If you think about it, the logical consequence of
normalization is that you should model a table’s columns, aside from the
Primary Key (PK), as rows, not columns. In many applications, this step is
unnecessary, but in some, you have little choice.

Let me present an example from a large database that I
helped remodel. The application was an enterprise solution tailored to pulp and
paper mills. Even though all clients are interested in certain attributes of a
given product, each client might have an interest in an attribute that no one
else cares about.

One solution is to include a lot of user-definable columns
in the Products table, and then provide a means for the client to “name”
said columns, indicate their data type, and so on. There are quite a few commercial
products (e.g., Act!) that use this approach.

Our team decided not to go that route; instead, we chose to
model all the “columns” as rows. Then, we gathered the collection of
rows corresponding to any given product and assembled them as virtual columns.

Here’s a simple example to show you how to do this. We’ll
begin with a table called Things, and
then add another table called Properties.
Finally we’ll build an associative table called ThingProperties.
Listing A contains a script to create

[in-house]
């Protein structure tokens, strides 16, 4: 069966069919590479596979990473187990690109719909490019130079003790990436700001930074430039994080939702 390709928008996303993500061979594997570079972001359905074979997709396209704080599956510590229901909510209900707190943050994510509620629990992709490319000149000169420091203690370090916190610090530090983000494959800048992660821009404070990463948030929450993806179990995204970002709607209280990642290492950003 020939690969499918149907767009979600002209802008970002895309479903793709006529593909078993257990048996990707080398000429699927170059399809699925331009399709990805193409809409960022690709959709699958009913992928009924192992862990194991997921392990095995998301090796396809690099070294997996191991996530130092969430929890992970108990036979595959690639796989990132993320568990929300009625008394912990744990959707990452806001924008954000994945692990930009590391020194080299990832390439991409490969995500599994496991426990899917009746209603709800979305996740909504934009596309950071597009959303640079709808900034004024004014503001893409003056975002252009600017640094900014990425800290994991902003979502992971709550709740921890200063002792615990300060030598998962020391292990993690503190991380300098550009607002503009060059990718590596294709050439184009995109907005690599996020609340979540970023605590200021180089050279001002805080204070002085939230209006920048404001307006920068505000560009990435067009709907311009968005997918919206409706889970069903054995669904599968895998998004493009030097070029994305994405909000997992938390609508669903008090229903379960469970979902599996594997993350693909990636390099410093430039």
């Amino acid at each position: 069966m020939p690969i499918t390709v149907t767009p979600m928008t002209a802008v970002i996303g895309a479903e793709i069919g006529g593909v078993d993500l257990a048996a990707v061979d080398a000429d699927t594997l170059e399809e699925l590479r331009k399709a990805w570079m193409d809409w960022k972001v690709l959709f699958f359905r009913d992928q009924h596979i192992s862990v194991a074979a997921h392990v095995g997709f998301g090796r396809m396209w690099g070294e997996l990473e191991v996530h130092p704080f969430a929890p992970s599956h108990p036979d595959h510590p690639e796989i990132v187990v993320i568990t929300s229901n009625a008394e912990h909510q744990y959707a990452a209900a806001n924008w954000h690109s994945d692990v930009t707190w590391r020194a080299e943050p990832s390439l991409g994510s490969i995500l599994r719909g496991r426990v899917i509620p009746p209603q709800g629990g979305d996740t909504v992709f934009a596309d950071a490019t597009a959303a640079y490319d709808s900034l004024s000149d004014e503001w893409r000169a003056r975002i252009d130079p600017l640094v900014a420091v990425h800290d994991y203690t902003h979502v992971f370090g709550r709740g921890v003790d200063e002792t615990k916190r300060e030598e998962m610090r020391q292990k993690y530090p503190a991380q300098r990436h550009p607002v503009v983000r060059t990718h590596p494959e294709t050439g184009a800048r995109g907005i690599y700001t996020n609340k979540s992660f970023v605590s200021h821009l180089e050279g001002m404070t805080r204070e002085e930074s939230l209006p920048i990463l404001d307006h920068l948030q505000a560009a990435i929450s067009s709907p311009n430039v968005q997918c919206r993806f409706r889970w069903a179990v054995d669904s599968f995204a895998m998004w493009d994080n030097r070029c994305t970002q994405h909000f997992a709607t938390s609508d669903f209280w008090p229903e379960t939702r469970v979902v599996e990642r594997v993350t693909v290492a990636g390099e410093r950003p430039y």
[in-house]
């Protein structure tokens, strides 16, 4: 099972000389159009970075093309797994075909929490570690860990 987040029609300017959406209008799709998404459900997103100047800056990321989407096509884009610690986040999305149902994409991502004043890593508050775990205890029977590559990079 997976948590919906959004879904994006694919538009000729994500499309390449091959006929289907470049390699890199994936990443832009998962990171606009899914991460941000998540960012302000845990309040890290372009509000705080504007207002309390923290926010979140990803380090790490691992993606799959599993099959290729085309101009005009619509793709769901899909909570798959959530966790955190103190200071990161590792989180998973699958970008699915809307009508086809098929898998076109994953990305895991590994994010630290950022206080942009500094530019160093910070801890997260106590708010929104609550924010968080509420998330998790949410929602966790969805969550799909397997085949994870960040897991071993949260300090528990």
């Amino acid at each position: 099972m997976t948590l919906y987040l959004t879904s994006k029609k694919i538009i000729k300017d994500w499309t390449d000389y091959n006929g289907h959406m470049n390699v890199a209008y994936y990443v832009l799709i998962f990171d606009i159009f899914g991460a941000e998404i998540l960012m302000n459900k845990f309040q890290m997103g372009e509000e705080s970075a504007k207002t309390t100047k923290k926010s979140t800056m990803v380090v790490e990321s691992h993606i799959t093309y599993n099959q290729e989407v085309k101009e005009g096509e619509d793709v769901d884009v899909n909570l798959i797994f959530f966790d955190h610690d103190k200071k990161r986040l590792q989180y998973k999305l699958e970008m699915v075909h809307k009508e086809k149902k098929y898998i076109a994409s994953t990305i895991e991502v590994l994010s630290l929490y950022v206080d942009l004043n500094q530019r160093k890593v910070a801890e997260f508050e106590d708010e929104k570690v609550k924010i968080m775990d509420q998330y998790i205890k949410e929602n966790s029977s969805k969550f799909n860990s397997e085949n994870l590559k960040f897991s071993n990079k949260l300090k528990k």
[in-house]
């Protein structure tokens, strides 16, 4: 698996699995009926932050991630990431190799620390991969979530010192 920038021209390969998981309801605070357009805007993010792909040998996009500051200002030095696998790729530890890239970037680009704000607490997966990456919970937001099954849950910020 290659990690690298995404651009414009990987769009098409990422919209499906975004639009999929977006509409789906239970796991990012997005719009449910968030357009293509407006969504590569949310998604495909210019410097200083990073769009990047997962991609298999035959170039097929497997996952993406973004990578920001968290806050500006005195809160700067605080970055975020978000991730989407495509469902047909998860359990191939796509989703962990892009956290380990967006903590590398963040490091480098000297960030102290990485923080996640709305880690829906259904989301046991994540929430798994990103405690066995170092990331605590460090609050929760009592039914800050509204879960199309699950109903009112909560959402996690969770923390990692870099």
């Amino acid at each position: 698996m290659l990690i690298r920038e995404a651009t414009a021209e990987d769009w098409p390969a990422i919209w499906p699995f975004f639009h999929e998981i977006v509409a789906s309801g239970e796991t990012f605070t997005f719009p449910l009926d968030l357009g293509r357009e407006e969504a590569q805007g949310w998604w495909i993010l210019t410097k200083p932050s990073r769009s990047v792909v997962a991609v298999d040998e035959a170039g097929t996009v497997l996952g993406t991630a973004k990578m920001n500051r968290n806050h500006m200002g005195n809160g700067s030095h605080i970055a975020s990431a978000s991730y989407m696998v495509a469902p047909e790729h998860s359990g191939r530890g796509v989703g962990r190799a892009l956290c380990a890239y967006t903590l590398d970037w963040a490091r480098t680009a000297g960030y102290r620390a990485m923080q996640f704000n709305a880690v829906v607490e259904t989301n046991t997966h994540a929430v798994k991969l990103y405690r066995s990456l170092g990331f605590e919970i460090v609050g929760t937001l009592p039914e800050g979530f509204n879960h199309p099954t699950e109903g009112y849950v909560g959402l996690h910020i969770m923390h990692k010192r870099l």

We’ll populate the Thing
table with the values X, Y, and Z. Then, we’ll populate the Properties table with the values COLOR,
Listing B
contains sample values for the ThingProperties table:

In a simple case, such as listing the properties and their
values for any given thing, it’s a simple SELECT. Let’s suppose, however, that
we want a list of all the small red triangular things. The table above reveals
that only X and Y have the three desired property values. How do we get this
list? The answer is to open the table once for each property that
is specified, which in this case is three. And then, join the second and third
instances to the first on the thing column.
Listing C has the SQL that makes it work.

The great thing about this SQL statement is its formulaic
nature. For each property value requested, open the table once. This statement
is easy for a front-end application to manufacture. Alternatively, you could
turn the statement into a collection of stored procedures, each taking n pairs
of properties and values; then, have your front end invoke the appropriate one,
depending on the number of pairs passed.

While not every application requires this kind of
flexibility, if you find yourself having to deliver one, this is how to do it.

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